FedEx shooting victims seek compensation from Indianapolis


The FedEx shooting that happened on April 15, this year was a devastating shock for Marion County, especially for the Sikh community as they had lost many family members.

Now several members who were injured or lost family members are seeking compensation from Indianapolis over the failure to file a red flag case against the shooter.

A letter written on October 12, by the Sikh Coalition on behalf of the victims, to the Indianapolis city shows Harpreet Singh, Lakhwinder Kaur and Gurinder Bains are each requesting $700,000 in damages from the city. The letter was obtained by The Indianapolis Star, through an open records request.

The Sikh Coalition spokesperson Graham West told indica, “No lawsuit has been filed by the Sikh Coalition or our legal partners with regard to the tragedy in Indianapolis. What several folks have reported on is a notice we filed that simply leaves the door open to the potential for a lawsuit later.”

Amrith Kaur Aakre, Sikh Coalition’s Legal Director, representing the case told indica, “We are statutorily required to provide adequate notice to the City of Indianapolis and Marion County within a certain time period to protect our clients’ rights if they decide to move forward with a lawsuit related to last April’s tragedy. Accordingly, we submitted this notice of claims last month to meet that obligation. We remain in close conversation with our clients about their injuries and ongoing needs as we continue to chart the course forward and work on these matters.”

According to a letter the Sikh Coalition’s attorneys representing the victims said the Indianapolis Metropolitan Police Department and the Marion County Prosecutor’s Office violated a requirement in Indiana’s red flag law when they decided not to file a case with the courts to suspend the killer’s gun rights in March 2020. The victims claim the law doesn’t give authorities discretion, meaning they must file such cases with the courts.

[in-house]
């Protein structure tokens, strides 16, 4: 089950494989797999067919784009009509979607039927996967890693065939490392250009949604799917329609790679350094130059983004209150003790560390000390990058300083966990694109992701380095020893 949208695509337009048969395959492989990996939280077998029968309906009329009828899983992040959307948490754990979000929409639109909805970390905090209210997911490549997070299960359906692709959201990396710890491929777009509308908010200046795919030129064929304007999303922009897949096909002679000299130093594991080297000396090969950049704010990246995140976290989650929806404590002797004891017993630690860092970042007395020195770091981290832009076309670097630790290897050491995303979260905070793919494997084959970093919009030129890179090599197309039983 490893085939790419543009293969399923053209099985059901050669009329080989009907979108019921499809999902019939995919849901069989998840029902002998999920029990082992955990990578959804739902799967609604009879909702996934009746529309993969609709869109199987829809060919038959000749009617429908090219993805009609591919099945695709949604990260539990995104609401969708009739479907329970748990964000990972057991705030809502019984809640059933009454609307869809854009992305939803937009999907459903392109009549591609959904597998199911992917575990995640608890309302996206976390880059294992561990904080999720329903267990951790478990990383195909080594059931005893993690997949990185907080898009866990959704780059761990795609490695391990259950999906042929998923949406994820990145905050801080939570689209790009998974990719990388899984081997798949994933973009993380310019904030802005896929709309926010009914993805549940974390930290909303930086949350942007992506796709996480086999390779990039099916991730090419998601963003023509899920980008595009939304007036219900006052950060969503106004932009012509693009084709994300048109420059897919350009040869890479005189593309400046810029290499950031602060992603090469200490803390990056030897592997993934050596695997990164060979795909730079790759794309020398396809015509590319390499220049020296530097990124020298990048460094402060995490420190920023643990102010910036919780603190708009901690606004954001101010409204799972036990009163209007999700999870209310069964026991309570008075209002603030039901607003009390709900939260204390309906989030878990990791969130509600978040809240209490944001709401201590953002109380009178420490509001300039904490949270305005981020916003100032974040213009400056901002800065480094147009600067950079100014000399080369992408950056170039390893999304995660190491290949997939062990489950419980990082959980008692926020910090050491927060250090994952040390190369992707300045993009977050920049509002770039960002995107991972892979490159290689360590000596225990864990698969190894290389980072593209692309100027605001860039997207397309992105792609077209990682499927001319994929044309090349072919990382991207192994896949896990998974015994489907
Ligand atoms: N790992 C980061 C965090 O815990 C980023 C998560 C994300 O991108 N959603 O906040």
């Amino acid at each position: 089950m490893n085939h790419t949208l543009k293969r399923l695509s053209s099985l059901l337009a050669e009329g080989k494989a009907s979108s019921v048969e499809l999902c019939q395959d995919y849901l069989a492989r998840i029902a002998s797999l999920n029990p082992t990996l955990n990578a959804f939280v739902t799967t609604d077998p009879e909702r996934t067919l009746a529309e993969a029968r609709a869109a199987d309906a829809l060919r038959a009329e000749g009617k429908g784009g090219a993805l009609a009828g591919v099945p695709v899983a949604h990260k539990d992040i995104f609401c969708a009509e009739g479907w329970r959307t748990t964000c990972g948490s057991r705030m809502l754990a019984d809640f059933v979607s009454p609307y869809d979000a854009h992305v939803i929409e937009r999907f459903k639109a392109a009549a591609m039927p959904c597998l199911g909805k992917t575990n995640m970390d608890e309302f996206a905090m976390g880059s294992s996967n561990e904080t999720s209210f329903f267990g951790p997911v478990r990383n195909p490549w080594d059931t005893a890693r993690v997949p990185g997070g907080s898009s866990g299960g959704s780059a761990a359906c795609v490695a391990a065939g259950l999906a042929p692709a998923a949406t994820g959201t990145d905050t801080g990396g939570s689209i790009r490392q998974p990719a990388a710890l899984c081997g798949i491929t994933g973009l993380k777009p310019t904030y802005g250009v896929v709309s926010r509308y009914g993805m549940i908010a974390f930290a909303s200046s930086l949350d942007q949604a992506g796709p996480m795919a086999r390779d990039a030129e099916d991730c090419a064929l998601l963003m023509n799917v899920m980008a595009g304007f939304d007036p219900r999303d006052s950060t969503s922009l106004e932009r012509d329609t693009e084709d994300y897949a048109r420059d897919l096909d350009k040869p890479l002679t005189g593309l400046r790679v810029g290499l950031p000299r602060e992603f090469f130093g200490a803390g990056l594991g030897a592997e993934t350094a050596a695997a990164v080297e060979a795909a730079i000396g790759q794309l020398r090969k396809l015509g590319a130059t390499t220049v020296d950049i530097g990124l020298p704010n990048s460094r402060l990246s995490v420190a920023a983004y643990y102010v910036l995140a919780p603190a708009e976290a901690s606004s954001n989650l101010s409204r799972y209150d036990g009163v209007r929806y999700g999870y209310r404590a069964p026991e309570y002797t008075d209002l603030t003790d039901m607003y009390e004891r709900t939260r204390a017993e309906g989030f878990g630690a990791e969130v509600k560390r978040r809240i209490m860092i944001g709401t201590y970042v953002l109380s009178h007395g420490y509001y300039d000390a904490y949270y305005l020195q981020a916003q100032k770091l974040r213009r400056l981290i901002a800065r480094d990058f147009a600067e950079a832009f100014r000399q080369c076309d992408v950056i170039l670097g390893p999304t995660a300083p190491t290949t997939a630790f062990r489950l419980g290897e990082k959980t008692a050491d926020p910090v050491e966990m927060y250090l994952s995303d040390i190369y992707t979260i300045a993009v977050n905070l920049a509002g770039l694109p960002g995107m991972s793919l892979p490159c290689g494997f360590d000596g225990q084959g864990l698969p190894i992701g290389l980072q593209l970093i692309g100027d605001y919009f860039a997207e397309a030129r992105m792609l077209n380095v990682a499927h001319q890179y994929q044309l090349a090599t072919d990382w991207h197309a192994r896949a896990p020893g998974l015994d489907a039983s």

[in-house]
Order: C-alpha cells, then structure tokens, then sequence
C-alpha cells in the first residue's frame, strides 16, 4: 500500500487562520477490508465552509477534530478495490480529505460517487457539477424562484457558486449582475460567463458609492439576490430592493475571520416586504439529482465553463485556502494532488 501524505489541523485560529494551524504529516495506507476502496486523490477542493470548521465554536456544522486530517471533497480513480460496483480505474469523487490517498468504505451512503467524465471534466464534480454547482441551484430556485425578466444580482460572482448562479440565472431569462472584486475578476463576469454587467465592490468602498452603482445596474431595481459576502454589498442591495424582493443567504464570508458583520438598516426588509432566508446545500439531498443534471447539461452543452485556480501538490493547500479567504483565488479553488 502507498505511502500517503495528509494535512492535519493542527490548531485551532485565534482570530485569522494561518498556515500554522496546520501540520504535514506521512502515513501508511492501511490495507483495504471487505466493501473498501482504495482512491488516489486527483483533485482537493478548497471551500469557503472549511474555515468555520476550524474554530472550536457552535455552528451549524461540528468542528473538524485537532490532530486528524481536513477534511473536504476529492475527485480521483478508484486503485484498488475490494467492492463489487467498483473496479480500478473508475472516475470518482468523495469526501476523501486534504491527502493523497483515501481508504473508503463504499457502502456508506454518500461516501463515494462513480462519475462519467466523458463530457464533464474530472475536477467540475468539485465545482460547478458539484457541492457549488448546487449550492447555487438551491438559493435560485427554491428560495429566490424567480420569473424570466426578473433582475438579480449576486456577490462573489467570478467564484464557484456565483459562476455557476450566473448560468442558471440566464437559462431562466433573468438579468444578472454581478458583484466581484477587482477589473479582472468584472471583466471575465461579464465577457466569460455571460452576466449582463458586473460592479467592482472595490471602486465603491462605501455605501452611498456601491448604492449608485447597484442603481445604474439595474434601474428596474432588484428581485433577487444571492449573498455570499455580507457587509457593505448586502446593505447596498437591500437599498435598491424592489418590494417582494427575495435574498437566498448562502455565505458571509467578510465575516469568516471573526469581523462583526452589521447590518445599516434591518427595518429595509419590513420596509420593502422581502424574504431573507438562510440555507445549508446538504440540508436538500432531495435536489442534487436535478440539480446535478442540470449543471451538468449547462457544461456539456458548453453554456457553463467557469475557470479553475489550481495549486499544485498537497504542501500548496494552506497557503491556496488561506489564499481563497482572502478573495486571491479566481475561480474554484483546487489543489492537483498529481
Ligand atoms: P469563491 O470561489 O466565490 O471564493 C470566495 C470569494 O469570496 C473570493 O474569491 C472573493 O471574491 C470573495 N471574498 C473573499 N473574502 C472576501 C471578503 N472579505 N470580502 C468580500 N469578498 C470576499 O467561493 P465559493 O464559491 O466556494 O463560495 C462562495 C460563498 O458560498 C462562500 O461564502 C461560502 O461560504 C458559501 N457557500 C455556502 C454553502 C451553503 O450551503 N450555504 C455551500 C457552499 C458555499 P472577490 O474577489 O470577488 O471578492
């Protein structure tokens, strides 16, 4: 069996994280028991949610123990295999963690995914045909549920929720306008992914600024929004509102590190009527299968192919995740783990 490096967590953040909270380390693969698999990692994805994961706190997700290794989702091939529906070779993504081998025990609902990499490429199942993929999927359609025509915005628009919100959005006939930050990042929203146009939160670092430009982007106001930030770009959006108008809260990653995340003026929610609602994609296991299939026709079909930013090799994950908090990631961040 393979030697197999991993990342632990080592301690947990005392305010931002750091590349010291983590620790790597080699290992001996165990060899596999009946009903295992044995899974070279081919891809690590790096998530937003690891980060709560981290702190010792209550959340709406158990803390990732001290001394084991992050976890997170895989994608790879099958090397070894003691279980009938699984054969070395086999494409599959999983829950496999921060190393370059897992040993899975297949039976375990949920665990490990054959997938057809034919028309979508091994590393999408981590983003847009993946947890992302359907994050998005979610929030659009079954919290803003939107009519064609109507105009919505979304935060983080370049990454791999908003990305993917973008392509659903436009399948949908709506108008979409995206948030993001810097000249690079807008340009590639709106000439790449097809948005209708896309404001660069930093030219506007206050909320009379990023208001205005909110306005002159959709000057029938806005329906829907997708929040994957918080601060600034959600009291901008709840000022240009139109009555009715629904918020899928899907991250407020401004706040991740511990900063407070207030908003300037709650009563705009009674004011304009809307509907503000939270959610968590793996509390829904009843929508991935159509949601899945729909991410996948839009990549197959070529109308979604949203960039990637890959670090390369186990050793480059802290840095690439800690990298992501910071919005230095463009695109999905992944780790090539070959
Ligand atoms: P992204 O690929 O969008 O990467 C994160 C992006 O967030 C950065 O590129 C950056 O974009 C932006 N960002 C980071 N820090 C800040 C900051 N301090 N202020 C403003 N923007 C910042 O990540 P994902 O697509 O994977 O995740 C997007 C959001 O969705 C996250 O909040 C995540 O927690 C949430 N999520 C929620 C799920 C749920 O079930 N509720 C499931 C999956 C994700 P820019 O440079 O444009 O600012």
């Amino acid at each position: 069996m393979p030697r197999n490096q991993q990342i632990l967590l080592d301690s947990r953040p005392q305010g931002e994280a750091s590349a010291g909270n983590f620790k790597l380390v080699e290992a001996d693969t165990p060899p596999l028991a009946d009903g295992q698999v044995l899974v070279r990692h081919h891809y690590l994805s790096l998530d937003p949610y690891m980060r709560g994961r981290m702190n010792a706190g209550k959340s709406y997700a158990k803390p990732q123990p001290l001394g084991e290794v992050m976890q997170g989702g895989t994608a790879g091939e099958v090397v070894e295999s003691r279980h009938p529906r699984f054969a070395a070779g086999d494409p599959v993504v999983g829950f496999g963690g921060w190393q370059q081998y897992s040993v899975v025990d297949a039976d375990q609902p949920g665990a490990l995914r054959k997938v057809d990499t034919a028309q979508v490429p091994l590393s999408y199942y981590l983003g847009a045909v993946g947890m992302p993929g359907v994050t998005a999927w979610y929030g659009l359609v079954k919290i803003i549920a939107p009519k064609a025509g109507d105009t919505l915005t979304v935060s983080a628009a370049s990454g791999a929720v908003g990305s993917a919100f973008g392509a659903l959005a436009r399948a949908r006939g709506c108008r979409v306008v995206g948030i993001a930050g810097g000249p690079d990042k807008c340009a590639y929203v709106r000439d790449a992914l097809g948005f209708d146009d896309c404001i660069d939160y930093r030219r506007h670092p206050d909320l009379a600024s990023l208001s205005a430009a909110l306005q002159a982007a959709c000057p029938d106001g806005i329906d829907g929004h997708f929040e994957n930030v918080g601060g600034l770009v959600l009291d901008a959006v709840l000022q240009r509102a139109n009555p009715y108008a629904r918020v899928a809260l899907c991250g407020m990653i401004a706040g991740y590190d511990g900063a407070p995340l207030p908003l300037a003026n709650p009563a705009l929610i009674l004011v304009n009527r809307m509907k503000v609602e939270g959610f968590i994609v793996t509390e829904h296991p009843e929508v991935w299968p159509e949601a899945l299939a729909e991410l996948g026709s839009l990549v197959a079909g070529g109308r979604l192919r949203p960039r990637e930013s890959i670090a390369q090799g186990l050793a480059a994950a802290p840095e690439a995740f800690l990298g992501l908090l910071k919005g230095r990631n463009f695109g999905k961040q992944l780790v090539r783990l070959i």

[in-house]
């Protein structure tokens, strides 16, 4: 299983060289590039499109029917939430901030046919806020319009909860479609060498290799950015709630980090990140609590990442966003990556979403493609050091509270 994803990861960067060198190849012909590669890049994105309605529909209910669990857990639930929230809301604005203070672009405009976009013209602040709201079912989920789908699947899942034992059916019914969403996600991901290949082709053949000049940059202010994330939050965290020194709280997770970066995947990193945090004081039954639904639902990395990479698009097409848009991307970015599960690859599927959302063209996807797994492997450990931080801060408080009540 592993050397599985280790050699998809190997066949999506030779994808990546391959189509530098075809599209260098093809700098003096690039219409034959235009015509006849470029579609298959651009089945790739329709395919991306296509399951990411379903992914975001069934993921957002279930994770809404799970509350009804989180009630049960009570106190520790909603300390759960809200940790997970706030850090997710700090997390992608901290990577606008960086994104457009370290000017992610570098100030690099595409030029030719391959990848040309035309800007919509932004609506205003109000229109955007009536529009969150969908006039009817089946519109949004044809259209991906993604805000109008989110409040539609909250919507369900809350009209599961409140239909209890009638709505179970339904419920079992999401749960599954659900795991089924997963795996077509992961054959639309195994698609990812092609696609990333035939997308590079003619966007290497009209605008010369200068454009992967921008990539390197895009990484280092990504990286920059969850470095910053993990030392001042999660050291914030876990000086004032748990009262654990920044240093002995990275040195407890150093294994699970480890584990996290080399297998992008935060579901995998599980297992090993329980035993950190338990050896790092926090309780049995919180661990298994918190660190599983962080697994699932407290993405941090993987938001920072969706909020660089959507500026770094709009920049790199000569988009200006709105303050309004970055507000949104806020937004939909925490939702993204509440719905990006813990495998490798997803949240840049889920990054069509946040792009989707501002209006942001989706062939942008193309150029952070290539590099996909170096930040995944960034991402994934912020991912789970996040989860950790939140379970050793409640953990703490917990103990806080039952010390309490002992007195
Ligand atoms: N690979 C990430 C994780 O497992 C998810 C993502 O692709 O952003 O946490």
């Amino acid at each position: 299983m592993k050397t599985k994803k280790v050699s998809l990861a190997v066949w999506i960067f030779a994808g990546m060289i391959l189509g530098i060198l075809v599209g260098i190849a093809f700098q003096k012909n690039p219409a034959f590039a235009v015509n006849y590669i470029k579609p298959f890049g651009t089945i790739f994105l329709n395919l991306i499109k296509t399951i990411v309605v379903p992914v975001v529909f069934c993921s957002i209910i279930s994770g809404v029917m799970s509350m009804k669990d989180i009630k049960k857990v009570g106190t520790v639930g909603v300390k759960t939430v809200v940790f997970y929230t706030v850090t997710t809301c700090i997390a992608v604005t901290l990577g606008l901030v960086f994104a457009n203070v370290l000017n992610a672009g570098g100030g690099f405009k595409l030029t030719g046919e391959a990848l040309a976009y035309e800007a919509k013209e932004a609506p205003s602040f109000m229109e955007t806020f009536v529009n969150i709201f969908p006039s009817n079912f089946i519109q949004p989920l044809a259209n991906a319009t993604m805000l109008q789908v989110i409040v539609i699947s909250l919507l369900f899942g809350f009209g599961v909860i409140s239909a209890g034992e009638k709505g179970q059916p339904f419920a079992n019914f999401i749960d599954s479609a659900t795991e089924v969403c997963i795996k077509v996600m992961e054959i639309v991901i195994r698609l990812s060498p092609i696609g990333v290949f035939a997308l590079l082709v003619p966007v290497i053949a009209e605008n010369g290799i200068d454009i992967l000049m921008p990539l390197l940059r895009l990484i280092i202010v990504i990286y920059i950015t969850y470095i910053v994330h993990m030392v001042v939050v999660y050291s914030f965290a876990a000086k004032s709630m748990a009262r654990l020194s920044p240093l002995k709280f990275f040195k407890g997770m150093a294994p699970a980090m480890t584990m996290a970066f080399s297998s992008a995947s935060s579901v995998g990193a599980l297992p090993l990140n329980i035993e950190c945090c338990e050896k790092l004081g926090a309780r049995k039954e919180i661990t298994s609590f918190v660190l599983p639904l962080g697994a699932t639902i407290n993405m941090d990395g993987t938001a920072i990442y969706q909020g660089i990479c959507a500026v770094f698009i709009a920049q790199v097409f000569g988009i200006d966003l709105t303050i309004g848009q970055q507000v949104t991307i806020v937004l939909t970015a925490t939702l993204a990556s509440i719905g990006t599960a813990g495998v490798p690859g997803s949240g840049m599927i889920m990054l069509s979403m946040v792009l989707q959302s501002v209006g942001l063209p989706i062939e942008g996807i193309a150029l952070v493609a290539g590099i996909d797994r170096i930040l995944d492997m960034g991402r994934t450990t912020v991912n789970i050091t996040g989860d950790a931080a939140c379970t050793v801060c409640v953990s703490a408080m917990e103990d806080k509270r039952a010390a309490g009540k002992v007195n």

Indiana’s red flag law, among the first of its kind in the nation, lets law enforcement officials confiscate firearms without a warrant from people who they believe are a danger to themselves or others. A judge then sets a hearing to decide whether the person is, in fact, dangerous. If so, police may keep the weapons for at least six months and the person is prohibited from purchasing or processing firearms.

More than a year before the FedEx shooting, police removed a shotgun from the killer Brandon Hole after he threatened to commit “suicide by cop.” Because no red flag case was filed in court, he was later able to legally purchase the two rifles he used to carry out the FedEx massacre. The shooting left eight people dead and injured at least five others.

“All three of our clients suffered losses as a result of the underlying failures of the Marion County Prosecutor’s Office that could have prevented the mass shooting incident,” the letter says.

“Claimants are also open to a combination of monetary and non-monetary relief that adequately compensates them for their injuries while also preventing similar incidents from occurring in the future,” the letter says.

Four of the eight people killed in the shooting were members of the Sikh community: Amarjeet Kaur Johal, Jasvinder Kaur, Jaswinder Sing an Amarjit Sekhon. Karli Smith, Matthew R. Alexander, Samaria Blackwell and John Weisert were also killed.

In 2013, police were called to his house after his mother alleged that he punched her in the face and stabbed her with a kitchen knife. In the weeks before the shooting, he told social workers at Eskenazi Health that he had attempted to commit suicide and had no empathy for anyone.

He also made multiple comments to law enforcement defending white supremacism, his mother told IndyStar. When they removed his shotgun in March 2020, police officers said they observed what they believed was white supremacist material on his computer.

The FBI and Indianapolis police later concluded that the FedEx shooting was not racially motivated.